Abstract: Stereo matching is one of the most active research areas in computer vision. While a large number of algorithms for stereo correspondence have been developed, relatively little work has been done on characterizing their performance. In this paper, we present a taxonomy of dense, two-frame stereo methods designed to assess the different components and design decisions made in individual stereo algorithms. Using this taxonomy, we compare existing stereo methods and present experiments evaluating the performance of many different variants. In order to establish a common software platform and a collection of data sets for easy evaluation, we have designed a stand-alone, flexible C++ implementation that enables the evaluation of individual components and that can be easily extended to include new algorithms. We have also produced several new multiframe stereo data sets with ground truth, and are making both the code and data sets available on the Web.

7,458 citations

Journal ArticleDOI
TL;DR: In this paper, the authors prove that under some suitable assumptions, it is possible to recover both the low-rank and the sparse components exactly by solving a very convenient convex program called Principal Component Pursuit; among all feasible decompositions, simply minimize a weighted combination of the nuclear norm and of the e1 norm.
Abstract: This article is about a curious phenomenon. Suppose we have a data matrix, which is the superposition of a low-rank component and a sparse component. Can we recover each component individuallyq We prove that under some suitable assumptions, it is possible to recover both the low-rank and the sparse components exactly by solving a very convenient convex program called Principal Component Pursuit; among all feasible decompositions, simply minimize a weighted combination of the nuclear norm and of the e1 norm. This suggests the possibility of a principled approach to robust principal component analysis since our methodology and results assert that one can recover the principal components of a data matrix even though a positive fraction of its entries are arbitrarily corrupted. This extends to the situation where a fraction of the entries are missing as well. We discuss an algorithm for solving this optimization problem, and present applications in the area of video surveillance, where our methodology allows for the detection of objects in a cluttered background, and in the area of face recognition, where it offers a principled way of removing shadows and specularities in images of faces.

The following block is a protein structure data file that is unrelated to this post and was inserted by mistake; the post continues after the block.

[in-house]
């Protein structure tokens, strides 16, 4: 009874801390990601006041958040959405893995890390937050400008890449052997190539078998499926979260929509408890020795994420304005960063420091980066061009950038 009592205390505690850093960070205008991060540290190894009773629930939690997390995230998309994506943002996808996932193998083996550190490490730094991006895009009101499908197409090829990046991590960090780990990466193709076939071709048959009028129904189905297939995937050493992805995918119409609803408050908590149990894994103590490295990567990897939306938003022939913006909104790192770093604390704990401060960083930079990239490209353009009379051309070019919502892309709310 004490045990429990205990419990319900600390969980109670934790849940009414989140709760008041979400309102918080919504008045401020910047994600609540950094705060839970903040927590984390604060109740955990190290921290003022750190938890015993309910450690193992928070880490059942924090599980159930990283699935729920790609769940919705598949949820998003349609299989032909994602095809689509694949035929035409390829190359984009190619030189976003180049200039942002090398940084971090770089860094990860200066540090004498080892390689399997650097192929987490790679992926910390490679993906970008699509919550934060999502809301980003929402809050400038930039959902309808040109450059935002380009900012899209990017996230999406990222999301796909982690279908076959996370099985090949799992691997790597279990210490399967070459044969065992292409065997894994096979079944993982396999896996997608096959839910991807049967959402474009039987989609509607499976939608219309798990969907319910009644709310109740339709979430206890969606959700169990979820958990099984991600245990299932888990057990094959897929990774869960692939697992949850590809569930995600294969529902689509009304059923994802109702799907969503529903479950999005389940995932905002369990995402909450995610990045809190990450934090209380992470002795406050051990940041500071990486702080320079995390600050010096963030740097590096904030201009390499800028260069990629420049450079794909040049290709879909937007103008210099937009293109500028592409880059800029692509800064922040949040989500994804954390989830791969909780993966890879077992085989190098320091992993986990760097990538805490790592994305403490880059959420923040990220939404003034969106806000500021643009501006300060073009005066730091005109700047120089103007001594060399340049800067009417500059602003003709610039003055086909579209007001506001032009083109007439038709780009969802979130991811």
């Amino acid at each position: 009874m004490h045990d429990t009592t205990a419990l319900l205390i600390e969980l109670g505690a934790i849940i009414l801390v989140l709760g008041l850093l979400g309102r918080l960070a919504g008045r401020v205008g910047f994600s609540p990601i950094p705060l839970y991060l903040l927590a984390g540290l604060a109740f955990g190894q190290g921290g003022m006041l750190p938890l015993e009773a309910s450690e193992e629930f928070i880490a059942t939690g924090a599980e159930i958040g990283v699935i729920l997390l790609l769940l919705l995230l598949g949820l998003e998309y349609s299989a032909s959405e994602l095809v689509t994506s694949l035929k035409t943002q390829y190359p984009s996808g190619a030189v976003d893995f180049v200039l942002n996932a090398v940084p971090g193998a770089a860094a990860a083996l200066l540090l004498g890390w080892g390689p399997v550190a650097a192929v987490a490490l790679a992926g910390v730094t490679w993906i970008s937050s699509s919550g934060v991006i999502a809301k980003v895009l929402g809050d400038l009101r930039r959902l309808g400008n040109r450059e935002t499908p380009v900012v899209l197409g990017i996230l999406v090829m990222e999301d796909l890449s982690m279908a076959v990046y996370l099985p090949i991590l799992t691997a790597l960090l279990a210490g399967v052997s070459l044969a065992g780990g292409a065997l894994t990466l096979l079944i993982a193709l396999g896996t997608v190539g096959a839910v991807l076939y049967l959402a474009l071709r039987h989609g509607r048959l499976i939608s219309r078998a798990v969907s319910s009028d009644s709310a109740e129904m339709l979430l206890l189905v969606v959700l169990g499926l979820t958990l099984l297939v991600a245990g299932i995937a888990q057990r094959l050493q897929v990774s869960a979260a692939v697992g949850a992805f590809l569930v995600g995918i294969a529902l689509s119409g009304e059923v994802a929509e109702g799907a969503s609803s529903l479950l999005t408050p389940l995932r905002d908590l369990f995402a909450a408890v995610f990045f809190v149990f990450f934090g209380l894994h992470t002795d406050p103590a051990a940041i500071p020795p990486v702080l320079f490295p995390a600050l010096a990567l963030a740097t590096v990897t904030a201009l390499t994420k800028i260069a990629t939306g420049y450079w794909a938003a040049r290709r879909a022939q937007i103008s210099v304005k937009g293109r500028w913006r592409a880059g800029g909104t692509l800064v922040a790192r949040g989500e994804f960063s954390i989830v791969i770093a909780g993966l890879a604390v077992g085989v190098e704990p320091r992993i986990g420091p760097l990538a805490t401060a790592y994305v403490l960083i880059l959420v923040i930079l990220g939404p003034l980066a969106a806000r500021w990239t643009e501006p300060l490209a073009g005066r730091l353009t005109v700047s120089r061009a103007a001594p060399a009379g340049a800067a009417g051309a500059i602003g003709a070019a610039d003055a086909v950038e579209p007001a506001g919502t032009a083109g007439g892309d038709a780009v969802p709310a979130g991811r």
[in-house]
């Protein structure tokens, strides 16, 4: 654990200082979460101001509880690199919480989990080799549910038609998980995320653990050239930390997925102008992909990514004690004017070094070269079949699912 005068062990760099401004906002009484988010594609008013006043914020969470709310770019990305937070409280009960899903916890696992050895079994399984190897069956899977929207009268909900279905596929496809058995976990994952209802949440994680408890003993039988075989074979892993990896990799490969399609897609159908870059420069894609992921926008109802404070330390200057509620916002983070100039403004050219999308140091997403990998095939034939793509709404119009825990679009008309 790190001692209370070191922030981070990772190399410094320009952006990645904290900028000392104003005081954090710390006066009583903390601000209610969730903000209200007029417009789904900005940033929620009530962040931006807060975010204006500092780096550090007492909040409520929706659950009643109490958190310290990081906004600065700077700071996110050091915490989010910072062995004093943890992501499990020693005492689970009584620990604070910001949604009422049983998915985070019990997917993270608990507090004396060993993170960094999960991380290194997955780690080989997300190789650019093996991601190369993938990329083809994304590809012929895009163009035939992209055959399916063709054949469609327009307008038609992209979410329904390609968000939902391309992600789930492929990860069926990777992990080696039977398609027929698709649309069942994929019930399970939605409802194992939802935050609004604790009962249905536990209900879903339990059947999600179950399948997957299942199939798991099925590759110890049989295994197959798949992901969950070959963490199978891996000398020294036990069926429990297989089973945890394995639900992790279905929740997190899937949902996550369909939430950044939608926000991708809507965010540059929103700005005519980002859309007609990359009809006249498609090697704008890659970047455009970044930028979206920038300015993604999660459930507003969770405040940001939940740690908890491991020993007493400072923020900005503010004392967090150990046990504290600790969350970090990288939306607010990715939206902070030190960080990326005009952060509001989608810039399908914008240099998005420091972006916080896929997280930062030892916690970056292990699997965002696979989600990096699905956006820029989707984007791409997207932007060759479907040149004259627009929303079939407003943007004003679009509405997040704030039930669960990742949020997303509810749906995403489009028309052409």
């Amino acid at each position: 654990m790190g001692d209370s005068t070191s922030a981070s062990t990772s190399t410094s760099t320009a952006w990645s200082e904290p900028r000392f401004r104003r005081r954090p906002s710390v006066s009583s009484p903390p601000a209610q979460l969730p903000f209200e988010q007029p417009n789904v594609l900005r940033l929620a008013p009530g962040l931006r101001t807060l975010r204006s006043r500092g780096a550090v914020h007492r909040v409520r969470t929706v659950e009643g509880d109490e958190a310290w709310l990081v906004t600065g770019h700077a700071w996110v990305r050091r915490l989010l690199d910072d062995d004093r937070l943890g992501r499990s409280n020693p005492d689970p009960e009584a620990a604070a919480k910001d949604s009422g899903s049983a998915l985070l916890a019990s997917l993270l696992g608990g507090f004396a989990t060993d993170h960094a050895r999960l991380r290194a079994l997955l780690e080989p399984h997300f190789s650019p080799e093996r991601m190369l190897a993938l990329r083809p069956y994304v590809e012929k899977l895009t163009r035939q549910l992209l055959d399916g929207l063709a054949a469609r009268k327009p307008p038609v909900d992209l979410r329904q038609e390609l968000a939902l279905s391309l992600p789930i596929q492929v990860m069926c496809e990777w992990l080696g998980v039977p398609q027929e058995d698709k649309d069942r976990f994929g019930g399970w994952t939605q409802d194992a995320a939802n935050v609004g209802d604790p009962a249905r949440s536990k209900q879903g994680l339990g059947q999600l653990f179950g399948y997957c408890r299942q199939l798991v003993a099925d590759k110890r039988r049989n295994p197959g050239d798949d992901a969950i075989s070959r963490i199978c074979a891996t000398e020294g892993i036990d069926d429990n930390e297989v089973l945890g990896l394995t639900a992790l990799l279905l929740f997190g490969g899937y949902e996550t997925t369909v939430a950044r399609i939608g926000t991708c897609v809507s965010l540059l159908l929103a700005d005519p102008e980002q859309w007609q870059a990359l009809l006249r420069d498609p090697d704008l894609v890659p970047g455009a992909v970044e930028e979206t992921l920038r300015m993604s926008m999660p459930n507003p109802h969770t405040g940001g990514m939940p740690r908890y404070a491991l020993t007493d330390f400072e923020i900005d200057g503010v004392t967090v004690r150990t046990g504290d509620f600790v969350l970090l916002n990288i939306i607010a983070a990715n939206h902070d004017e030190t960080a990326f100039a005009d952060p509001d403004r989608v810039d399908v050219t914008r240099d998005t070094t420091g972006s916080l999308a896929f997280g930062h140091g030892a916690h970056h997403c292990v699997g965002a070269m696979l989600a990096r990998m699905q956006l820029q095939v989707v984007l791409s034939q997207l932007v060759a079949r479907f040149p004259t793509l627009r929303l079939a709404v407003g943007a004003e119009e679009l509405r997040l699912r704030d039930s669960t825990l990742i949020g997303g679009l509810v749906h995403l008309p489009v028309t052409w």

6,783 citations

Journal ArticleDOI
TL;DR: The working conditions of content-based retrieval: patterns of use, types of pictures, the role of semantics, and the sensory gap are discussed, as well as aspects of system engineering: databases, system architecture, and evaluation.
Abstract: Presents a review of 200 references in content-based image retrieval. The paper starts with discussing the working conditions of content-based retrieval: patterns of use, types of pictures, the role of semantics, and the sensory gap. Subsequent sections discuss computational steps for image retrieval systems. Step one of the review is image processing for retrieval sorted by color, texture, and local geometry. Features for retrieval are discussed next, sorted by: accumulative and global features, salient points, object and shape features, signs, and structural combinations thereof. Similarity of pictures and objects in pictures is reviewed for each of the feature types, in close connection to the types and means of feedback the user of the systems is capable of giving by interaction. We briefly discuss aspects of system engineering: databases, system architecture, and evaluation. In the concluding section, we present our view on: the driving force of the field, the heritage from computer vision, the influence on computer vision, the role of similarity and of interaction, the need for databases, the problem of evaluation, and the role of the semantic gap.

6,447 citations